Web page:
Friday 17 March

It was almost inevitable that the National Executive Committee meeting before HEC contained an extensive discussion of UCU’s chronic bullying problem. Nonetheless, the HEC meeting itself passed off relatively smoothly. Yet the aftermath has been full of recriminations and uncertainties.

The hybrid HEC meeting (chaired by Justine Mercer, President Elect) and the advice to HEC from the Acting Head of HE (Jon Hegerty) took account of the main controversies of the preceding days. HEC was presented with separate questions on whether the offers should be put to members; and on whether the strike action should be paused during this process (see Appendix B below). Jon Hegerty’s advice was very clear that members would be balloted separately on the interim resolution in each dispute (see Appendix A below). However, the question on the vote by members concerned both disputes. We knew that some other members of HEC wished to ballot members on the USS offer only, and expected them to challenge the chair to try to amend this question. Challenges to the chair are very common in HEC, and can be made by interrupting business with a point of order (one was raised during this particular meeting, on another matter, and was heard). We can’t say why this didn’t happen, but some UCU members are now under the impression that HEC was ‘prevented’ from considering a ballot on USS only. HEC was effectively advised not to make this decision by the Chair and our supporting officials, but we can’t see how it was in any way prevented from doing so.

In any case, it is the view of Commoners on HEC that the best way to make a choice to decouple these disputes (which are linked both intrinsically and by sector conference policy) would be for members to make that decision in their votes on the two distinct disputes, with full knowledge that accepting one and not the other could have unintended and unknown consequences—an outcome like this would be uncharted territory, and members would need to be fully informed of this fact before voting.

The eventual outcome was the decision of a 22-19 majority not to consult members on either dispute, despite the fact that the e-consultation showed 2/3rds of a 50% turnout of HE members in favour of the ballot, and the BDM (when asked about ballot and pause separately, as HEC itself was) was also narrowly in favour of balloting members. The decision of HEC was legitimate and it stands. But by ignoring the majority preference of members, the HEC majority has endangered the very disputes that it wishes to continue.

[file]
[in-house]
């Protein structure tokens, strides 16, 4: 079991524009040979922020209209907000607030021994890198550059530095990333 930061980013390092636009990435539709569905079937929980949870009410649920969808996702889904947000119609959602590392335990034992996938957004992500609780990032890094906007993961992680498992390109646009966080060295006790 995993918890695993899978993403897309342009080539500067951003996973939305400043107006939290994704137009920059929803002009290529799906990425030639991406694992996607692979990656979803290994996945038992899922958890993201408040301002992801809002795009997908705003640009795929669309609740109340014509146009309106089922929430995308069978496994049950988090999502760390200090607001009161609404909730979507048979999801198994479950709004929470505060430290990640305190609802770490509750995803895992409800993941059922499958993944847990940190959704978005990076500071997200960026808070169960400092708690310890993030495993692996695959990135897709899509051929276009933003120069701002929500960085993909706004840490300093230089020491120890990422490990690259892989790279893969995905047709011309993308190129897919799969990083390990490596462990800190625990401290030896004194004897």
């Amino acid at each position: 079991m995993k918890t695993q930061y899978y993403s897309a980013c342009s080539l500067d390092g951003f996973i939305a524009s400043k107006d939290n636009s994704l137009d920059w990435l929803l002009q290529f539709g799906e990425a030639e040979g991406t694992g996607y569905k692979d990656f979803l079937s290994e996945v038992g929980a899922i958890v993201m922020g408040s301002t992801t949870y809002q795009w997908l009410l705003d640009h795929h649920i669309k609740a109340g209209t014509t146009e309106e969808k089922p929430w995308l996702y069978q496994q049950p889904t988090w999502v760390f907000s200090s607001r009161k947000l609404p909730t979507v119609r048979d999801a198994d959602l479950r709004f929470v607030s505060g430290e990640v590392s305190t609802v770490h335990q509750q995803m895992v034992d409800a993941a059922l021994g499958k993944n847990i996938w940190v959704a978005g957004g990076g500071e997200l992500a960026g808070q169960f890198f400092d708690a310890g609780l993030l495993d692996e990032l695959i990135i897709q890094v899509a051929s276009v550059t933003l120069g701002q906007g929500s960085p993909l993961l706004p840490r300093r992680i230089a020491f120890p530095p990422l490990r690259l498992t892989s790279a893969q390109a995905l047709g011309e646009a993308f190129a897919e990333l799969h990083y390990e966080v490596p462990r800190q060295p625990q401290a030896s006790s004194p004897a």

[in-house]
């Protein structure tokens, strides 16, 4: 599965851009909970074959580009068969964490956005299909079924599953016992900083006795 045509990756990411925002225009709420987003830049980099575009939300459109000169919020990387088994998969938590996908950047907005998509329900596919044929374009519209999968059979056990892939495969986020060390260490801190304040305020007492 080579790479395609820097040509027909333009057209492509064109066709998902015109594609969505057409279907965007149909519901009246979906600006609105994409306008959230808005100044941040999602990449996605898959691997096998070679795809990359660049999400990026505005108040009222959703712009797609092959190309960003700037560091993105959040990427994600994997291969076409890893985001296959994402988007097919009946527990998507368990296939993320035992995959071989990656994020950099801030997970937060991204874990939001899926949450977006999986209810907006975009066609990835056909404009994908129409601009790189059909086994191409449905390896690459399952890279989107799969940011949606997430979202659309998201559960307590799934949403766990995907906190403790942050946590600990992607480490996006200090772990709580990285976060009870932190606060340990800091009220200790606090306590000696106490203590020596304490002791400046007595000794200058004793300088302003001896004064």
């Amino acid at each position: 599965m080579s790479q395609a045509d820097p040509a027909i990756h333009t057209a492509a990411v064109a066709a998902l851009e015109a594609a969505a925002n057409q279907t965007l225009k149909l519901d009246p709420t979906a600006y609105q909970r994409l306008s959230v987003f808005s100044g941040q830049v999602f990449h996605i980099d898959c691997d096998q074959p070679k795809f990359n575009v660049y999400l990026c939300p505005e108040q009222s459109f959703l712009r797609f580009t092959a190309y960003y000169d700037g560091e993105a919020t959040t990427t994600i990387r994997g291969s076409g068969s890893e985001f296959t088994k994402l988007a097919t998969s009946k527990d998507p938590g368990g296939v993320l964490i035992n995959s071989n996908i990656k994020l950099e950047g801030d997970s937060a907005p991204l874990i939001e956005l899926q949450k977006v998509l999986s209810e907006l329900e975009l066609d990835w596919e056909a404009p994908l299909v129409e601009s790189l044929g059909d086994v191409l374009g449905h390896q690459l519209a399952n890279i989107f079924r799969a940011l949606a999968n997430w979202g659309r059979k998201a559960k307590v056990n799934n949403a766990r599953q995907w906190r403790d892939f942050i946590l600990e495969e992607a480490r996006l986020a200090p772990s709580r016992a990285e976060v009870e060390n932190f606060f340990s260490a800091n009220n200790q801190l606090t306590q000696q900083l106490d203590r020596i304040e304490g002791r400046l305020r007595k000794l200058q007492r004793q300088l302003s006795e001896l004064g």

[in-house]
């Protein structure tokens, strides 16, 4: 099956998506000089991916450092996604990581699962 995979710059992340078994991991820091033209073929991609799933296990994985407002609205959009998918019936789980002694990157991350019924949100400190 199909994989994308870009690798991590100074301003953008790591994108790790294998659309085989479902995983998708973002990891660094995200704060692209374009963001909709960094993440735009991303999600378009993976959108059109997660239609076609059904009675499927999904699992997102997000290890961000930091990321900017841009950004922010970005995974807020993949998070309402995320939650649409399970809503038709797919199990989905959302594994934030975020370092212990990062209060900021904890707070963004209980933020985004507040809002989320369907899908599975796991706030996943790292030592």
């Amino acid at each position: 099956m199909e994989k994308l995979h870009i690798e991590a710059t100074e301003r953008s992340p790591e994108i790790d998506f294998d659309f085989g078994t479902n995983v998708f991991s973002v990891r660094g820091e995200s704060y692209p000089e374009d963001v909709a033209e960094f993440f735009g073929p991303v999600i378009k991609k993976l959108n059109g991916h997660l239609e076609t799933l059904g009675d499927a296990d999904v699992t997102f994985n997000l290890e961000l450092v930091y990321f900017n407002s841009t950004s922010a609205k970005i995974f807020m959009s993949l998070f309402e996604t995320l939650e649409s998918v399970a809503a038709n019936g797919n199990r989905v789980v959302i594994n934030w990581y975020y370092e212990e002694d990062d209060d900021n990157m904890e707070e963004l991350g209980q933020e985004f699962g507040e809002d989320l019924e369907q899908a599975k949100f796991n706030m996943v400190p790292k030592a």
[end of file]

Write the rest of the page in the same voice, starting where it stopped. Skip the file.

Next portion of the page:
What next?

HEC meets again on 30 March, and UCU Commons members will be tabling motions that would guarantee a full consideration of the different options for consulting members on the offers. The motion we would ideally like to see passed (numbered 1 below) would be to consult members on both offers separately. This motion, and two others which we hope would pass if that one should fall, are reproduced below. Motion 1 will be circulated with an open letter to UCU members to sign over the next two weeks. (This is of course dependent on any offers still being on the table by 30 March.)

We still believe that members should have their say in both disputes, and not just because of the industrial relations realities of overlapping groups of employers. USS is clearly the better offer, but many post-92 members also voted in the e-consultation in favour of a ballot and their wishes must be respected (see this blog by Commoner Dave Hitchcock).

What you can do

The most important thing you can do right now is, if you haven’t yet done so, to return your ballot papers to extend our mandate. Vote yes to industrial action and ASOS (or at a minimum, please vote to make sure we get to threshold) and post back. Last safe posting day is 28 March; order a replacement ballot here. We need to extend our mandate and threat to employers beyond the end of April.

The second thing to do right now is find out who your branch delegates are for the BDM on 23 March (which is being held, in line with Congressional policy, to precede and inform the 30 March HEC). Ask if your branch has filled its quota of delegates. If not, why not volunteer to be a delegate? Attend your GM before this BDM; take part in any e-surveys your branch sends out. 

Also, in the immediate term, keep an eye out for our open letter with Motion 1 below attached to sign in advance of the HEC on 30 March. Sign up to our substack here if you’d like to receive news of what we’re doing as it happens and get an alert for this open letter when it goes live; and follow us on Twitter here.

In the mid-term, there is a Special Higher Education Sector Conference (SHESC) tabled for Wednesday 19 April. This will decide the future of our disputes post-reballot. Keep an eye on your branch’s delegate quota and offer to be a delegate if there’s space. Feed back to your delegates in advance; and make sure they are voting in line with what the majority of the branch want.